Saturday, February 9, 2008

CSA week ten - stone crab slaw

At the Slow Food stone crab picnic two weeks ago two things occurred to me. First, it was a bit of a shame to waste that crab juice that got all over everything as it was actually rather tasty and second, I wished I had some vegetables to dip in the sauce that the Judy the Stone Crab Lady made for the crabs as it was pretty good on its own. So when I returned to the Coral Gables farmer's market this week and bought some crabs I figured there was room to try something there.

So I cracked my crab carefully over a bowl to collect the run off. I ended up with maybe a quarter cup from a pound of crab. I also set aside the meat from a couple claws for incorporating with the dish. I neglected to document this but click on this photo from two weeks ago and you'll see the juice all over the inside of that bag.

For the vegetables I looked at what I had left from CSA week ten. Most of cabbage, half of the red pepper and still plenty of scallions. There are different philosophies on preparing cabbage for use in slaw. I think the folks from Whisk who made slaw for the picnic just chopped it up and tossed it in, but others soak it or salt it first. Personally, I'm in the salting camp. Like the deep frying of the green beans in the stir fry I posted about a few days ago, it pulls some of the water out of the vegetables so when you introduce a tastier source of moisture it'll stick. I sliced up 3/4 lb. of cabbage (about half the head from my share. Yours may vary.), tossed it with a tablespoon of kosher salt and let it drain in a colander for a couple hours and then rinsed and salad-spun it. This leaves the cabbage pre-seasoned and crisp, but not stiff like fresh cabbage can be. It's a congenial texture for mixing with a dressing and lifting on a fork which is a good secondary benefit.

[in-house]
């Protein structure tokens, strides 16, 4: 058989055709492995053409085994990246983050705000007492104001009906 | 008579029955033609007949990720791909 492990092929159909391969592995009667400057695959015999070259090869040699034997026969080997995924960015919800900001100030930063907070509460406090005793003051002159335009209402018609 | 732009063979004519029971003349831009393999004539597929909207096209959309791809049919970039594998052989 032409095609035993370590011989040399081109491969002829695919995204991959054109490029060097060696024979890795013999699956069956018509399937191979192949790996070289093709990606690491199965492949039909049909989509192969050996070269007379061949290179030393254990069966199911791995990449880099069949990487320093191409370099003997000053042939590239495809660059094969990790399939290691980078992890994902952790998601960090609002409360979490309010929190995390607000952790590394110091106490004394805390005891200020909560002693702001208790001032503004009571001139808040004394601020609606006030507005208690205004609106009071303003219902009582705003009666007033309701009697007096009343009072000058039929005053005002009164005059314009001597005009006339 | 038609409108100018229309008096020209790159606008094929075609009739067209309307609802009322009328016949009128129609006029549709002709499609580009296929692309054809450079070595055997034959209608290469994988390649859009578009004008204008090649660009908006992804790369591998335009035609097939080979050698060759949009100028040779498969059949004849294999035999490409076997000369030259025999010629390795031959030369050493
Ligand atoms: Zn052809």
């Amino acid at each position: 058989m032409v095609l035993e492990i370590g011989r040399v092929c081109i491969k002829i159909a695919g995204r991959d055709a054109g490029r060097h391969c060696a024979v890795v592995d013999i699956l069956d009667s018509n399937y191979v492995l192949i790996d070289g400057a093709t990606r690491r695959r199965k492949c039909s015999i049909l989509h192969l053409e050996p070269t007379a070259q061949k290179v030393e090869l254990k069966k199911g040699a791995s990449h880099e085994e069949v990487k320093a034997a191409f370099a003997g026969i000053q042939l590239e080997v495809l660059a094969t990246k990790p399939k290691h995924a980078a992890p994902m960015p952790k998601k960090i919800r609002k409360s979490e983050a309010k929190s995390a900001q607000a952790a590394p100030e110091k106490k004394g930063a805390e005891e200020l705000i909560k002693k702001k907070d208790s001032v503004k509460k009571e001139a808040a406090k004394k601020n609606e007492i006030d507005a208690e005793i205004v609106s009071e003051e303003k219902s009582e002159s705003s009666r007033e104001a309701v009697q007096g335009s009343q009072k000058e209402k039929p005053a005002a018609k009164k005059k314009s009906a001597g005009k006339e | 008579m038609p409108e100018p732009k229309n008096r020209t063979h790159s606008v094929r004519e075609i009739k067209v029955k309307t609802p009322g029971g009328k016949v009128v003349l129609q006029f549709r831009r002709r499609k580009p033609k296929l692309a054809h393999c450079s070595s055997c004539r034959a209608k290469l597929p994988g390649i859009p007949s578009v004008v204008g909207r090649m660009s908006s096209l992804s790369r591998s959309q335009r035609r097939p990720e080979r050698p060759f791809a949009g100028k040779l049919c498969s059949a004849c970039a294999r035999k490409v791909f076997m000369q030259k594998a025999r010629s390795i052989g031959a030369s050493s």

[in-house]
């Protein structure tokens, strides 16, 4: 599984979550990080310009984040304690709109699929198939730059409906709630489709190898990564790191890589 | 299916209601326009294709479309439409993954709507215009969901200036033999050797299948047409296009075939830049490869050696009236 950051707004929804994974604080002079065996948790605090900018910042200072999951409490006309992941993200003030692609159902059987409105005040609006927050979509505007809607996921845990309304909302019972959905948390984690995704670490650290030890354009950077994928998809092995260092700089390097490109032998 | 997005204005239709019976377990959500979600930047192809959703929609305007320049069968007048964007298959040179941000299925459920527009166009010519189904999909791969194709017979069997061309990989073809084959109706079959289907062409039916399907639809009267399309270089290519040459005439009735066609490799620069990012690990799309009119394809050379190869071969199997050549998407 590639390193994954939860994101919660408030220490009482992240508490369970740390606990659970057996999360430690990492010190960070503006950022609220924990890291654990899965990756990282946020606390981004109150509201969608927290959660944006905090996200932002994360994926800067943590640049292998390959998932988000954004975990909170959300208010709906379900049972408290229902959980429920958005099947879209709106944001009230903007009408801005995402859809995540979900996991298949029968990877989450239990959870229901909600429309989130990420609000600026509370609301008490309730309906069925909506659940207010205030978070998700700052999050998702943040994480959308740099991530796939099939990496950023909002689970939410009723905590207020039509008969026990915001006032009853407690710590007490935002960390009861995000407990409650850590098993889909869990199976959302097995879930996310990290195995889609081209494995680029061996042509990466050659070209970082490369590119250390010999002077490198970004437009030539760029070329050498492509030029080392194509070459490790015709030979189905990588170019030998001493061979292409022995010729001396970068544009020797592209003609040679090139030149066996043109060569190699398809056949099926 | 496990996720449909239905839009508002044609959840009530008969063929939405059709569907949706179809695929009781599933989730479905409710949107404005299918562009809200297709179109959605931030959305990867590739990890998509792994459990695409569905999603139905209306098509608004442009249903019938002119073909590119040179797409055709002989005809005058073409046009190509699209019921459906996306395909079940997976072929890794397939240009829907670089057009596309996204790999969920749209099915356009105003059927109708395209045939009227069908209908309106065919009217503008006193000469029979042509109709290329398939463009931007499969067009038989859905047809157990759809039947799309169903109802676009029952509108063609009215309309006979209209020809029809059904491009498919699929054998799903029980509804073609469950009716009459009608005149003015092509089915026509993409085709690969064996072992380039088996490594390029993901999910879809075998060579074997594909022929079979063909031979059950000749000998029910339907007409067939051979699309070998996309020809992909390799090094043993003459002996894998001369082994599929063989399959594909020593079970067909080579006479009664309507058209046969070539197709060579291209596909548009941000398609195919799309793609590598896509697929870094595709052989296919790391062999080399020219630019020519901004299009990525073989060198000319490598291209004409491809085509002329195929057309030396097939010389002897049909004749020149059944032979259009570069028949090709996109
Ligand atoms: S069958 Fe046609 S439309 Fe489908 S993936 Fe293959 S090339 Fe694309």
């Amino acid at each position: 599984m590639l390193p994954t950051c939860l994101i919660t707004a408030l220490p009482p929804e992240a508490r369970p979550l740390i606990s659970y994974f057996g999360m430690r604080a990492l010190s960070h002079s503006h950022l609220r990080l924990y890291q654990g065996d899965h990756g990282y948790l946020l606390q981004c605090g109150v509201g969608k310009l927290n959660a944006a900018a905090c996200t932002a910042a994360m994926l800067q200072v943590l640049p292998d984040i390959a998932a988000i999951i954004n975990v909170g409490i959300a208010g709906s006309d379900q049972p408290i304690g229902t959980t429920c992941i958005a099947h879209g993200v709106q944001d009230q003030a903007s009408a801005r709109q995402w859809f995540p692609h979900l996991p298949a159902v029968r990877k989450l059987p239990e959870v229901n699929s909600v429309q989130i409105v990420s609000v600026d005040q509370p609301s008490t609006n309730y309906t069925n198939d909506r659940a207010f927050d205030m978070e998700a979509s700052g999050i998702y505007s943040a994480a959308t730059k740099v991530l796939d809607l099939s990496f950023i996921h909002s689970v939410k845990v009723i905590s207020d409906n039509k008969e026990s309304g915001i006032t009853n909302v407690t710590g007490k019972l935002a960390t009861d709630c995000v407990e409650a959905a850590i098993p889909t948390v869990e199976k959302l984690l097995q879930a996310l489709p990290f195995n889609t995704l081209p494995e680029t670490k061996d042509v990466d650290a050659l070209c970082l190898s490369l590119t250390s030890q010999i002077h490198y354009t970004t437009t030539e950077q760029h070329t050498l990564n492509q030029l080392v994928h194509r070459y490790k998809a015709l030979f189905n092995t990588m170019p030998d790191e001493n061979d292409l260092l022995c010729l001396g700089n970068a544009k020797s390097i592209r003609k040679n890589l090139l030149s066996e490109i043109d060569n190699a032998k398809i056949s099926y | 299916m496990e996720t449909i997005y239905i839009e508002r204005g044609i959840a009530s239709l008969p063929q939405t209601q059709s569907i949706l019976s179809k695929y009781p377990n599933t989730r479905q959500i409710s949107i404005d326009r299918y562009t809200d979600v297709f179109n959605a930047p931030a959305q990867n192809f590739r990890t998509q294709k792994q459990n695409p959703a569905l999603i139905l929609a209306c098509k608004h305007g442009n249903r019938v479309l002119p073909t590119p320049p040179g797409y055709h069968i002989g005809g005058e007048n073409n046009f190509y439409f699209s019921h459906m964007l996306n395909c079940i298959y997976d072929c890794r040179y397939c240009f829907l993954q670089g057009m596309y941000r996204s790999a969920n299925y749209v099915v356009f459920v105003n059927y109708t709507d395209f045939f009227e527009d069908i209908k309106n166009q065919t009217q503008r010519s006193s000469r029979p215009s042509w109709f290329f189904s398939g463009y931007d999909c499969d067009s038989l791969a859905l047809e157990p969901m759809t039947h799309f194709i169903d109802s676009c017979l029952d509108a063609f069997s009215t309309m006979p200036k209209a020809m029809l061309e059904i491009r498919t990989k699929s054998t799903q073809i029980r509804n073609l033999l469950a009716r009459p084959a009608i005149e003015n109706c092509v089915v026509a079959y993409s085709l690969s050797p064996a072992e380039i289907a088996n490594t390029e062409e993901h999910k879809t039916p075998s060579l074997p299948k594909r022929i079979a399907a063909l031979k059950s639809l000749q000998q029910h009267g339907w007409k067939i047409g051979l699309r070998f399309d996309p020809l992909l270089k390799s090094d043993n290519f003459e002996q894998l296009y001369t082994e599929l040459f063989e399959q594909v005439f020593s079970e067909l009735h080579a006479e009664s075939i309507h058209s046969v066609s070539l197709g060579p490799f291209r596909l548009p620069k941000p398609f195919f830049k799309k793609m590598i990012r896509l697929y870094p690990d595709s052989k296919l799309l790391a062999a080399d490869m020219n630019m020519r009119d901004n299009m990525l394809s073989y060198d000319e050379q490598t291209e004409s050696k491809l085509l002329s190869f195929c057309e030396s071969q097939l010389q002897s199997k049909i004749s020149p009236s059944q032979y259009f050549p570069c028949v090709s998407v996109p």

In addition I chopped up a couple scallions and a quarter of the red pepper. It's possible I should have taken pictures of all this, but it didn't occur to me at the time. It's unlikely to be so tricky that anyone needs visual aids, anyway. [Addendum: the next day I added a handful of halved grape tomatoes and a quarter cup of chopped sweet onion along with all the crab I had left and, apparently, about half a pound of tiny bits of crab-shell. Other than the shell, all good additions.]

Normally for a cole slaw dressing, at least of one sort, you'd mix mayonnaise with some vinegar, salt, pepper and some flavoring. The Crab Lady's dipping sauce follows the same recipe with the flavoring in this case being horseradish. It's, luckily, a bit too thick so when I thinned it out with the crab juice the texture was just right.

The end result has a nice mix of textures with the soft pieces of crab and the chewiness of the cabbage. The flavor benefits from creamy mildly bitter sauce and the sweetness of the crab balancing the saltiness of the cabbage.

It's very much a side dish, though so I have to decide what to serve it with tomorrow (cole slaw improves in the refrigerator overnight). It might work well with beer battered fish.

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